I look at barbed wire as a form of art. The hundreds of different designs in the wire, the barbs, the twists, etc. But it was created for a use: to help manage where the cattle could roam.
Think of the U.S. before any pastures – one big open range with natural landmarks the only way the cowboys could somewhat corral their herd. But with the innovation of fencing, cattlemen could better round up the herd, whether it was to move them to another pasture, or to load them up to take to market. Dan Crummet’s history and perspective makes for a good read. Article from here.
Barbed Wire Shaped Western America
Fortunes made and land transformed by the invention of wire with barbs built in.
By Dan Crummett
If the end of the Civil War opened the Old West era, the coming of barbed wire shortly thereafter marked the beginning of the end of that much-heralded period in U.S. history.
After the end of the Civil War, the Great Plains became a destination rather than an obstacle to westward movement for our young nation’s growing population. As settlers, mainly farmers and ranchers, moved into the open spaces, normal fencing materials on which they depended east of the Mississippi River became scarce.
Still, the lush prairie was ideal for grazing cattle, and new developments with steel plows made the prairie soils ripe for growing crops — a dichotomy that would rumble across the Plains in violent confrontations between ranchers and farmers for years. Barbed wire would play a part in that turmoil, and its use eventually would be found to protect crops and to make intensive animal agriculture economically possible in the vast Plains.
The first U.S. patent for barbed wire was issued to Lucien B. Smith of Kent, Ohio, in 1867, but the barbed wire we know today became popular in 1874 when Joseph Glidden, DeKalb, Ill., perfected it and received patents on his version. At that time, Glidden, Jacob Haish, Frances Washburn and Isaac Ellwood were known as the "Big Four" in the development and marketing of the specialized wire. By 1874, Glidden and Ellwood were through fighting one another for various patent rights and joined forces to form the Barb Fence Co. in DeKalb.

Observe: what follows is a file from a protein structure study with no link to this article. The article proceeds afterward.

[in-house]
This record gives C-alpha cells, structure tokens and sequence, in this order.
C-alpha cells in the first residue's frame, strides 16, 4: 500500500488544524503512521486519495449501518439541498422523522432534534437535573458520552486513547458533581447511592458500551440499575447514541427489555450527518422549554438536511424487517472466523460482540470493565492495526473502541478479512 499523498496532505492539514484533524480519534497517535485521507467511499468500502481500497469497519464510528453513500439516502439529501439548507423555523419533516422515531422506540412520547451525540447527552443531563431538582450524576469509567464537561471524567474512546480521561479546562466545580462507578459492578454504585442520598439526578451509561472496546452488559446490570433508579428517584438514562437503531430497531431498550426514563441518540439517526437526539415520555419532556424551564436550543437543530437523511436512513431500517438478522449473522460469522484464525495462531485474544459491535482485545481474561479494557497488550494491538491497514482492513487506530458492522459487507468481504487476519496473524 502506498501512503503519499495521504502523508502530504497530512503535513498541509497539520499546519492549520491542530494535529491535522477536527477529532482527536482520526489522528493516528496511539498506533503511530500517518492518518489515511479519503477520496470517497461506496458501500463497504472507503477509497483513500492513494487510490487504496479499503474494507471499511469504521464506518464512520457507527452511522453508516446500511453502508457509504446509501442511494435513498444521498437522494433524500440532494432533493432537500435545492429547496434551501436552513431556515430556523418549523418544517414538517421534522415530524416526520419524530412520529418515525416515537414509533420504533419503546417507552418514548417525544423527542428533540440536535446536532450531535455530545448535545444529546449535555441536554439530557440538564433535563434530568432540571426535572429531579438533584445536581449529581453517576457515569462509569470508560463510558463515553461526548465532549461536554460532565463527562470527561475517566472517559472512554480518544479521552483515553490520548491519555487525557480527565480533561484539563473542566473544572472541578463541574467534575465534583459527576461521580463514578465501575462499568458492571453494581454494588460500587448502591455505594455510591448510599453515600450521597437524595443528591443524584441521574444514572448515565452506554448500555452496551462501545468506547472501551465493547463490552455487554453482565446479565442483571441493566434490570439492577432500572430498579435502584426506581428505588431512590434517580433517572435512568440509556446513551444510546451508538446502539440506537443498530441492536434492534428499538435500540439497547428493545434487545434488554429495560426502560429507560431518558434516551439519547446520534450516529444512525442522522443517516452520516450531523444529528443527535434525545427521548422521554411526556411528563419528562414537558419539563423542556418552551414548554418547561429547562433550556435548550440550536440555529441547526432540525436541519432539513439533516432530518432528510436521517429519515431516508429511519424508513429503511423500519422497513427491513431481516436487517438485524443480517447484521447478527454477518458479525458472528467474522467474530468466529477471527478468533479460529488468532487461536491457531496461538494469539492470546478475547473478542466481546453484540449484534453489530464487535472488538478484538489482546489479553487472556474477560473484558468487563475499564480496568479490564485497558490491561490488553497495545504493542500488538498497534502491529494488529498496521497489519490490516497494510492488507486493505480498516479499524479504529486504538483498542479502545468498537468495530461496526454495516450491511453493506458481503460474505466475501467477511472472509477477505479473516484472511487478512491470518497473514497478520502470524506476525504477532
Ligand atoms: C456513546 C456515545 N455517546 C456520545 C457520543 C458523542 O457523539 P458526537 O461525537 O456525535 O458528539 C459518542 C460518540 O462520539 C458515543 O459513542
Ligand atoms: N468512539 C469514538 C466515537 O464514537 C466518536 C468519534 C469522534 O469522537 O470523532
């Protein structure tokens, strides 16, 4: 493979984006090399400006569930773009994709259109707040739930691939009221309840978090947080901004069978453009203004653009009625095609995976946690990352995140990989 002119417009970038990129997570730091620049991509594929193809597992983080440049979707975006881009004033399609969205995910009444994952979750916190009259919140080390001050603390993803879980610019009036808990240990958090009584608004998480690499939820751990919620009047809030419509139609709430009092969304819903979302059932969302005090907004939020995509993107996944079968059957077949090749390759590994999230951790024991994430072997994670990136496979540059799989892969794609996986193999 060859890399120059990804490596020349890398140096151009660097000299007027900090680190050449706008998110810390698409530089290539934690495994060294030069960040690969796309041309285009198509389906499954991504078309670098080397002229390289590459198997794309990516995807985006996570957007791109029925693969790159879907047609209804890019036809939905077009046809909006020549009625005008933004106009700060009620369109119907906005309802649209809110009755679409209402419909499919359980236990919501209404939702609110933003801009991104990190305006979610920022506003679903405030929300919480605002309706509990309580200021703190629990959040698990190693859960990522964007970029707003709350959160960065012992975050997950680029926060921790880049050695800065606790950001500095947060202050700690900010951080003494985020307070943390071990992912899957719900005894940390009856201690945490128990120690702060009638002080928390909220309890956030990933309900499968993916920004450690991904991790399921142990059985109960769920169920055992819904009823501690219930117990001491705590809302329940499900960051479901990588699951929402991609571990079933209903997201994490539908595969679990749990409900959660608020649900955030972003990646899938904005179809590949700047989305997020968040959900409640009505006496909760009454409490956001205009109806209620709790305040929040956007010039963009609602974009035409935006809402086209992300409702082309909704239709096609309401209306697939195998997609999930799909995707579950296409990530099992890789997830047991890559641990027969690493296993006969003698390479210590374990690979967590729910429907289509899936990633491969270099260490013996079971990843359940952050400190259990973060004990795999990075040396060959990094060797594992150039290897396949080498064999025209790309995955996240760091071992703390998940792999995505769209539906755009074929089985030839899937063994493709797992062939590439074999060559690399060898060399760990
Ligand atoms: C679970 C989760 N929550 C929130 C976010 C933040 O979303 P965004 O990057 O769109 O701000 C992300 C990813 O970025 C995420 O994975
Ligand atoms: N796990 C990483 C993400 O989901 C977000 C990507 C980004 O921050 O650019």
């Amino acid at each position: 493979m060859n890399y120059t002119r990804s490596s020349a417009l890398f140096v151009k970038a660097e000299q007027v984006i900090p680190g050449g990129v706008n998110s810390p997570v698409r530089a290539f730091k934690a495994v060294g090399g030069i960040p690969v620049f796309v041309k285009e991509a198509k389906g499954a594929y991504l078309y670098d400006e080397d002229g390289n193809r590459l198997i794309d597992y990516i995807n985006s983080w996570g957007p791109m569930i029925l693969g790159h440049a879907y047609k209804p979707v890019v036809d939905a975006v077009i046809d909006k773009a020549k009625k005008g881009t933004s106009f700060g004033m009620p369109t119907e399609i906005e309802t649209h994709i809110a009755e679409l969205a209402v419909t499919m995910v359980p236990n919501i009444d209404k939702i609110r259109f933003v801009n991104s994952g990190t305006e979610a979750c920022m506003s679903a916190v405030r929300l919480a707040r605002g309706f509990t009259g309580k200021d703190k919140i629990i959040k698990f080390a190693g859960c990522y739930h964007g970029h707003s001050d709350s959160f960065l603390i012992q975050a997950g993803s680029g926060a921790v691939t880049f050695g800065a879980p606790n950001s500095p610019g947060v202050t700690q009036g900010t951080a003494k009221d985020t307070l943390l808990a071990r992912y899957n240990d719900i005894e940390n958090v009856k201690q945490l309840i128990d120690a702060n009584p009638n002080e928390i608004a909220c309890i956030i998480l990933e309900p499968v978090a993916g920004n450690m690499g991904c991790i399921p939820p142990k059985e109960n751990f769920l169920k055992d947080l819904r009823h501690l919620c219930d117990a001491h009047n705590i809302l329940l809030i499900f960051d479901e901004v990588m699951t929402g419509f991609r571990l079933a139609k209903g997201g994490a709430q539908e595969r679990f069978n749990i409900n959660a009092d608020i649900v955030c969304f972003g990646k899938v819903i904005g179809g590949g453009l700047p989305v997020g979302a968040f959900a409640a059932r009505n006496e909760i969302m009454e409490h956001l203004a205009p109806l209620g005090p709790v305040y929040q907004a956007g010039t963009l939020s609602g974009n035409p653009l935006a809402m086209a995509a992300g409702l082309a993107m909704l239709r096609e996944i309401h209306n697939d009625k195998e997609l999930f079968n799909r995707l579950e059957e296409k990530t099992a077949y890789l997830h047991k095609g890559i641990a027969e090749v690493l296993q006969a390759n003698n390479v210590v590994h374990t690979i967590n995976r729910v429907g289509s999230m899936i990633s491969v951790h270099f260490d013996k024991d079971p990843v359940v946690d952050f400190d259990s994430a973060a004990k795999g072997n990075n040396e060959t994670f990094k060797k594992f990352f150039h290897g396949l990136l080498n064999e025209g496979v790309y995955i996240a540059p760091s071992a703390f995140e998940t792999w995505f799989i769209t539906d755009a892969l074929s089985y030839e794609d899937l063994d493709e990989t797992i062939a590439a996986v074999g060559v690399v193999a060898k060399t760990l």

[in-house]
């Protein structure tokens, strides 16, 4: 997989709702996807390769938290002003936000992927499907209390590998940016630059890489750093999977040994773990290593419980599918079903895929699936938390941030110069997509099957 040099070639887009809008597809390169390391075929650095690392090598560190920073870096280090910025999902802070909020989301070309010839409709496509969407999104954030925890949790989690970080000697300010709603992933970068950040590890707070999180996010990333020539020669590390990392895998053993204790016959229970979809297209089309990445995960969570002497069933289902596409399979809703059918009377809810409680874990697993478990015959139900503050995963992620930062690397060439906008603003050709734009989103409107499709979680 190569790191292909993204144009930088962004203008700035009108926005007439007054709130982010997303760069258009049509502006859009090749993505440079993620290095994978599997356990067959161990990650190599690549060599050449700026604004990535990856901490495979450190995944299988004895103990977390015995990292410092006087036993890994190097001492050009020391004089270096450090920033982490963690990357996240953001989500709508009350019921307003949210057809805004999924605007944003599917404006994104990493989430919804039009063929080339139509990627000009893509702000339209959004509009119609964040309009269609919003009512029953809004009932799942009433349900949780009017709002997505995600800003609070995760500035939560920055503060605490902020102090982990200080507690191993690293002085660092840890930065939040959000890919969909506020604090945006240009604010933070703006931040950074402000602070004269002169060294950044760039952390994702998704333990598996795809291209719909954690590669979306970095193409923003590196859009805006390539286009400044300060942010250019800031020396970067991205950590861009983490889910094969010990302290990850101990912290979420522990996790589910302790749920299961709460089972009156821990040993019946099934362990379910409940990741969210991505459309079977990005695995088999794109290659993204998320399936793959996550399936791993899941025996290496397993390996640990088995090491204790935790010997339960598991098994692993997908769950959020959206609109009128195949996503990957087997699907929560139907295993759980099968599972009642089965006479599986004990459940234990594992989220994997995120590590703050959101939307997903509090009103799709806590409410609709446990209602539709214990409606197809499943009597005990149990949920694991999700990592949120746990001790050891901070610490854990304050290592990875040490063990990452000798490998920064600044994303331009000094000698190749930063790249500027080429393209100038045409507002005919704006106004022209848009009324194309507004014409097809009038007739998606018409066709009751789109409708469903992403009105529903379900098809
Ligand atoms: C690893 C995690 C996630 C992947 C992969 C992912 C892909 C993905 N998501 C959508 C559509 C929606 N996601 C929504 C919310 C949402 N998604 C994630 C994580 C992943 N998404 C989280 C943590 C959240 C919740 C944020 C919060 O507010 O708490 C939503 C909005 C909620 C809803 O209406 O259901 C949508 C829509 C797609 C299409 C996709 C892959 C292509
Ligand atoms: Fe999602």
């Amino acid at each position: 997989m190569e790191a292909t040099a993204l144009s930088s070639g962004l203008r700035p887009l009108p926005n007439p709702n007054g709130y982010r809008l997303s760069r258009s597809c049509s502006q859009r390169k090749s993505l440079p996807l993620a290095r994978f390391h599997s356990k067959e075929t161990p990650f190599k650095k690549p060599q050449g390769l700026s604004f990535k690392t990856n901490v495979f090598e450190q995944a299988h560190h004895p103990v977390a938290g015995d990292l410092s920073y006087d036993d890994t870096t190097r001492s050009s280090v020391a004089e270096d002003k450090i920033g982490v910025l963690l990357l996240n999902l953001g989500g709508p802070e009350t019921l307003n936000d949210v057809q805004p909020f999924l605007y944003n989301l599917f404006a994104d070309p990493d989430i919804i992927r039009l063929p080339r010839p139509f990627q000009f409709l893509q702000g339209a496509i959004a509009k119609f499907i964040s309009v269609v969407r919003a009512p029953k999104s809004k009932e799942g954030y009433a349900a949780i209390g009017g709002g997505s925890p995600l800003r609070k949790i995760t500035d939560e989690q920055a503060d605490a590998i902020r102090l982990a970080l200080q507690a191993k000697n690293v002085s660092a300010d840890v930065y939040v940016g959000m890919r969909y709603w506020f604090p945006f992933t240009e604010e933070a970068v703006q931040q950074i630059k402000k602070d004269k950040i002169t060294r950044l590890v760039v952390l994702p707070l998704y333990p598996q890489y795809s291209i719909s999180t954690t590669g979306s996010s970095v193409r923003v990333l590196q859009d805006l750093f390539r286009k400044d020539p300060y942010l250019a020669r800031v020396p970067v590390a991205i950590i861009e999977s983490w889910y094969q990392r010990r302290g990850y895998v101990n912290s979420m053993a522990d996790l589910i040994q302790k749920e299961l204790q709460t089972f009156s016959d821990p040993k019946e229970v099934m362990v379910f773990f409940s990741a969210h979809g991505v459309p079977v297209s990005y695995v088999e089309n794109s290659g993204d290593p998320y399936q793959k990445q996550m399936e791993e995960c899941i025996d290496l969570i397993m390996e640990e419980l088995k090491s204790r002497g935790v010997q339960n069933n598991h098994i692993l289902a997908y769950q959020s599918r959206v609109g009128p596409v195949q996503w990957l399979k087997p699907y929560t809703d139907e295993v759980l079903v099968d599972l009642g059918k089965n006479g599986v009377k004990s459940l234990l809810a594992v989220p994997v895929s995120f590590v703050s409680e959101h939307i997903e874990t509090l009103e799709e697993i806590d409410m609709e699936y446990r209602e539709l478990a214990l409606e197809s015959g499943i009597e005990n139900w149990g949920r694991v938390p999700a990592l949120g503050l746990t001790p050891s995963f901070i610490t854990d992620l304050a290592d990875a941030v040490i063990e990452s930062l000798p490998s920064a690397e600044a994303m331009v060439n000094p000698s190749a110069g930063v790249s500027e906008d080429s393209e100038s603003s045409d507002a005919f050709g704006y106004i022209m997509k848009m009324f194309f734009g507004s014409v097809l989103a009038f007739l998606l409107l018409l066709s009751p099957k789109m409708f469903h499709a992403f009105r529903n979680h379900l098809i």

The real boost for the new technology — which had just recently begun to spark the imagination of cattlemen — came in 1876 when an associate of Ellwood, John Warner Gates, fenced off Military Plaza (the area in front of the Alamo in San Antonio) and penned cattle there successfully. That first "demonstration project" convinced the crowd of barbed wire’s ability to restrain cattle, and within a few hours Gates had become relatively wealthy in the lobby of the nearby Menger Hotel, taking orders for the wire for Ellwood’s Illinois company.
Not long afterward, however, Gates parted company with Ellwood and started his own unlicensed and highly successful barbed-wire manufacturing business in Texas. Finally, as the industry began to consolidate with more than 150 manufacturers making wire for the demand the Old West was creating, Ellwood and Gates buried the hatchet and created the American Steel and Wire Co. That firm would later become part of U.S. Steel Corp., which held a monopoly in the market into the 20th century.
Because barbed wire was an economical way of enclosing large tracts of land, it became popular with cattle and land companies dependant upon grazing the millions of acres of the Great Plains, both north and south. By the 1880s, enough competition existed in the Plains that northern cattle migrating away from blizzards became a problem for southern ranchers, and all cattle were a problem to farmers trying to grow crops. In 1885 southern ranches had fenced their northern borders to prevent migrating herds, and extreme weather killed up to 75% of the migratory cattle at the fence line in what is known as the "Big Die Up."
Range wars involving cattlemen who wanted to maintain the open range and those who didn’t, along with farmers who wanted to be left alone, erupted through the period, until a federal law passed in 1885 prevented fencing across public domain lands. Within 15 years, enough wire had been stretched on private property that "open range" was a relic term for the history books, and many historians say that fact, alone, was the end of the Old West, as it made migration of native populations of humans, buffalo and introduced cattle impossible.